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Numbers: The Book of Pilgrimage (7 of 54)
Series: Through the Bible Survey
Pastor Stan Coffey
BACKGROUND: The title of this book ''Numbers'' is based upon the two numberings of censuses, which appear in Chapters 1 and 26. The five books of Noses, called the Pentateuch, comprise a whole of which Numbers is the fourth book.
The Book of Numbers logically bridges the third and fifth books recording the 40 years in the wilderness. It shows the sin and disobedience of the people and presents the conditions for claiming the land of promise as being faith and obedience. Numbers gets its name from the Greek name ''Arithmai'', which in Latin is ''Numeri'' and in English ''Numbers.''
AUTHOR: Generally, the question of authorship for any of the books of the Pentateuch, (the first five books of the Bible) stands or falls as a whole. Moses is mentioned in every chapter of Numbers, except one section. (Ch. 22-24). Use of a third person may seem unusual to the western mind, but it was commonly employed by ancient writers and is used consistently in each book in which the name of Moses appears. Mosaic authorship of the Pentateuch is affirmed by Jesus in the New Testament writers. (Matt. 8:4; 22:24; Mark 10:3-4; Mark 12:19; Acts 3:22; 7:37; 13:39; 26:22).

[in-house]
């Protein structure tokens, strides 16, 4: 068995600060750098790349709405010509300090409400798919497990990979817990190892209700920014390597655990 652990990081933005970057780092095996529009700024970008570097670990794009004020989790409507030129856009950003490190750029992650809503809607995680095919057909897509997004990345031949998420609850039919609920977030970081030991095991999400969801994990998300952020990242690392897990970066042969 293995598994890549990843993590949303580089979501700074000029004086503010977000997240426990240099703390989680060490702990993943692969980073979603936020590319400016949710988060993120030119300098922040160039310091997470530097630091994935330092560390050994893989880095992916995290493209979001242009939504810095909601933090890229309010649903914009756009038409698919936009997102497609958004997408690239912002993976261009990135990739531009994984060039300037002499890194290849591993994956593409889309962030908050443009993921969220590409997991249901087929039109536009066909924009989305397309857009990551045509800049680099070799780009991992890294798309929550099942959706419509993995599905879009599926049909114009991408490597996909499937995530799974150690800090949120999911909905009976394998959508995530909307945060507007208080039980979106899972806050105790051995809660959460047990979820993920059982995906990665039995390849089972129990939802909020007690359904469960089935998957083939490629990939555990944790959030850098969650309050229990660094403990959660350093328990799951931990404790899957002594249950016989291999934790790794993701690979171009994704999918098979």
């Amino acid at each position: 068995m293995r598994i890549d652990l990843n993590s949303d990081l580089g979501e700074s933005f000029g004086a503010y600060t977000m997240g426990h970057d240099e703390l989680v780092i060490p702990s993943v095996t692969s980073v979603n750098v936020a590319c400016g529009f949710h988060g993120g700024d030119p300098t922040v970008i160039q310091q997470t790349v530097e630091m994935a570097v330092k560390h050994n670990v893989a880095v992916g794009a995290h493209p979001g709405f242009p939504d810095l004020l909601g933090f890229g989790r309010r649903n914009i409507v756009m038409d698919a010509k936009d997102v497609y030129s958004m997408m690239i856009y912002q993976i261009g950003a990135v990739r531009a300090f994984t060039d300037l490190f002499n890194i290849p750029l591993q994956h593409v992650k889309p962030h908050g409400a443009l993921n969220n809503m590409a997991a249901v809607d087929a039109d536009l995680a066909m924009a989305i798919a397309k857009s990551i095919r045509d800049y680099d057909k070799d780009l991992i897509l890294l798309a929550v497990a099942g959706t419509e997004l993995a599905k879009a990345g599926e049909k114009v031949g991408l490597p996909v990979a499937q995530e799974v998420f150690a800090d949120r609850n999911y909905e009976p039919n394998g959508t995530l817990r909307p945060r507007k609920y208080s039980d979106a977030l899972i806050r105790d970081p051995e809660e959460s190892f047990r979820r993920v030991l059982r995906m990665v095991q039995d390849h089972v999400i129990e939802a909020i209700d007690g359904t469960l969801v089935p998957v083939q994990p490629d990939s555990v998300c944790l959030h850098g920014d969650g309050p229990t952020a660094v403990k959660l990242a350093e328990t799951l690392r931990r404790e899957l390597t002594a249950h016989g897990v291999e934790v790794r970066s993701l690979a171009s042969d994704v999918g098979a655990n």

DATE: The Book of Numbers was written during the forty years of wandering in the wilderness, which followed the exodus from Egypt. The wilderness wanderings began when the Hebrews departed from Sinai 1445BC. Numbers is the record of the events of the 40 year span of time from the exodus in 1445BC to the first penetrations into Canaan in 1405BC.
THEME: The Book of Numbers is more than a diary of wilderness episodes. While Leviticus deals with the believers worship, Numbers deals with the believers walk. Someone has suggested that Numbers should be called the Book of Murmurings, because from beginning to end it is filled with the spirit of rebellion against God (Psalm 95:10). The failure of Israel to immedia ...
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